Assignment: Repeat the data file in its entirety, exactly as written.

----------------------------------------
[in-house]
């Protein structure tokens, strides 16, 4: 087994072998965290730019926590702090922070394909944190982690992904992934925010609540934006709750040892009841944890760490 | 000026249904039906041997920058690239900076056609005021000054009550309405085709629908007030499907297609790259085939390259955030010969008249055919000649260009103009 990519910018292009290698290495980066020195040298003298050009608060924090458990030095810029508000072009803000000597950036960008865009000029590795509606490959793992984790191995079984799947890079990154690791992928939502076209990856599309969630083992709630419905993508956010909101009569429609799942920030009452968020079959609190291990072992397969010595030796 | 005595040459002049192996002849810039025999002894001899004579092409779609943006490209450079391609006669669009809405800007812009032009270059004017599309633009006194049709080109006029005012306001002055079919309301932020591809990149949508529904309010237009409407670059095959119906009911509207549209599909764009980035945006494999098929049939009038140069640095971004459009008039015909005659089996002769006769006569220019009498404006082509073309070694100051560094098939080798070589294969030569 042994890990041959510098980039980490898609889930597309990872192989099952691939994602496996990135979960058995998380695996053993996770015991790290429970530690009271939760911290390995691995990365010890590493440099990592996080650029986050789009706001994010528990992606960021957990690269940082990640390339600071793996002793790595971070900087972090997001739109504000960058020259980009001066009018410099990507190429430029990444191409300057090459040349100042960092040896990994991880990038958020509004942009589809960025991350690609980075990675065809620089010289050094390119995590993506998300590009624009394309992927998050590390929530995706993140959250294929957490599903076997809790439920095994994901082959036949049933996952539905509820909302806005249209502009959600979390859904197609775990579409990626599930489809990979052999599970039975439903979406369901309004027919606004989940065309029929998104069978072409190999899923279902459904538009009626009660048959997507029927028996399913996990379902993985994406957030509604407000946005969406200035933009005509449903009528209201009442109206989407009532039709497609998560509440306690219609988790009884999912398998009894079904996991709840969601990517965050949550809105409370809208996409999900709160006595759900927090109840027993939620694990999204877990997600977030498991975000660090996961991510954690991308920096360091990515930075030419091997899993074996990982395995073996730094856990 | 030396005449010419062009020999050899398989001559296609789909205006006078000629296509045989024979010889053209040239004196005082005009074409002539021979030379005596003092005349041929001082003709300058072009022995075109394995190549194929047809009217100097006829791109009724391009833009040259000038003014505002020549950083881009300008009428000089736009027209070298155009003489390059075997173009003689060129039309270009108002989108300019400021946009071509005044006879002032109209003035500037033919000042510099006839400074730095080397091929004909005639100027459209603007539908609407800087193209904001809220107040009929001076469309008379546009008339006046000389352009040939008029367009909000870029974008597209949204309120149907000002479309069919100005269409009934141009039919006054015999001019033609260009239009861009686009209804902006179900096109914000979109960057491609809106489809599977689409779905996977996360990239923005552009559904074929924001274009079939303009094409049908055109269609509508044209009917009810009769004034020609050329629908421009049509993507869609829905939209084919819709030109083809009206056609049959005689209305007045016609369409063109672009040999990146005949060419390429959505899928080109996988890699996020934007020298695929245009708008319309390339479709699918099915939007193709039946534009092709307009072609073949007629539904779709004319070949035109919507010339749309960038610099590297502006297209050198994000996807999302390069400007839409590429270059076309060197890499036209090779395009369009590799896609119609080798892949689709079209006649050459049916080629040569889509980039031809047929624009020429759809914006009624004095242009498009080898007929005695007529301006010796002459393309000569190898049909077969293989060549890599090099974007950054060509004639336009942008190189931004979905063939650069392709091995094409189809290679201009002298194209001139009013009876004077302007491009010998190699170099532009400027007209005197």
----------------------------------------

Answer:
[in-house]
């Protein structure tokens, strides 16, 4: 087994072998965290730019926590702090922070394909944190982690992904992934925010609540934006709750040892009841944890760490 | 000026249904039906041997920058690239900076056609005021000054009550309405085709629908007030499907297609790259085939390259955030010969008249055919000649260009103009 990519910018292009290698290495980066020195040298003298050009608060924090458990030095810029508000072009803000000597950036960008865009000029590795509606490959793992984790191995079984799947890079990154690791992928939502076209990856599309969630083992709630419905993508956010909101009569429609799942920030009452968020079959609190291990072992397969010595030796 | 005595040459002049192996002849810039025999002894001899004579092409779609943006490209450079391609006669669009809405800007812009032009270059004017599309633009006194049709080109006029005012306001002055079919309301932020591809990149949508529904309010237009409407670059095959119906009911509207549209599909764009980035945006494999098929049939009038140069640095971004459009008039015909005659089996002769006769006569220019009498404006082509073309070694100051560094098939080798070589294969030569 042994890990041959510098980039980490898609889930597309990872192989099952691939994602496996990135979960058995998380695996053993996770015991790290429970530690009271939760911290390995691995990365010890590493440099990592996080650029986050789009706001994010528990992606960021957990690269940082990640390339600071793996002793790595971070900087972090997001739109504000960058020259980009001066009018410099990507190429430029990444191409300057090459040349100042960092040896990994991880990038958020509004942009589809960025991350690609980075990675065809620089010289050094390119995590993506998300590009624009394309992927998050590390929530995706993140959250294929957490599903076997809790439920095994994901082959036949049933996952539905509820909302806005249209502009959600979390859904197609775990579409990626599930489809990979052999599970039975439903979406369901309004027919606004989940065309029929998104069978072409190999899923279902459904538009009626009660048959997507029927028996399913996990379902993985994406957030509604407000946005969406200035933009005509449903009528209201009442109206989407009532039709497609998560509440306690219609988790009884999912398998009894079904996991709840969601990517965050949550809105409370809208996409999900709160006595759900927090109840027993939620694990999204877990997600977030498991975000660090996961991510954690991308920096360091990515930075030419091997899993074996990982395995073996730094856990 | 030396005449010419062009020999050899398989001559296609789909205006006078000629296509045989024979010889053209040239004196005082005009074409002539021979030379005596003092005349041929001082003709300058072009022995075109394995190549194929047809009217100097006829791109009724391009833009040259000038003014505002020549950083881009300008009428000089736009027209070298155009003489390059075997173009003689060129039309270009108002989108300019400021946009071509005044006879002032109209003035500037033919000042510099006839400074730095080397091929004909005639100027459209603007539908609407800087193209904001809220107040009929001076469309008379546009008339006046000389352009040939008029367009909000870029974008597209949204309120149907000002479309069919100005269409009934141009039919006054015999001019033609260009239009861009686009209804902006179900096109914000979109960057491609809106489809599977689409779905996977996360990239923005552009559904074929924001274009079939303009094409049908055109269609509508044209009917009810009769004034020609050329629908421009049509993507869609829905939209084919819709030109083809009206056609049959005689209305007045016609369409063109672009040999990146005949060419390429959505899928080109996988890699996020934007020298695929245009708008319309390339479709699918099915939007193709039946534009092709307009072609073949007629539904779709004319070949035109919507010339749309960038610099590297502006297209050198994000996807999302390069400007839409590429270059076309060197890499036209090779395009369009590799896609119609080798892949689709079209006649050459049916080629040569889509980039031809047929624009020429759809914006009624004095242009498009080898007929005695007529301006010796002459393309000569190898049909077969293989060549890599090099974007950054060509004639336009942008190189931004979905063939650069392709091995094409189809290679201009002298194209001139009013009876004077302007491009010998190699170099532009400027007209005197």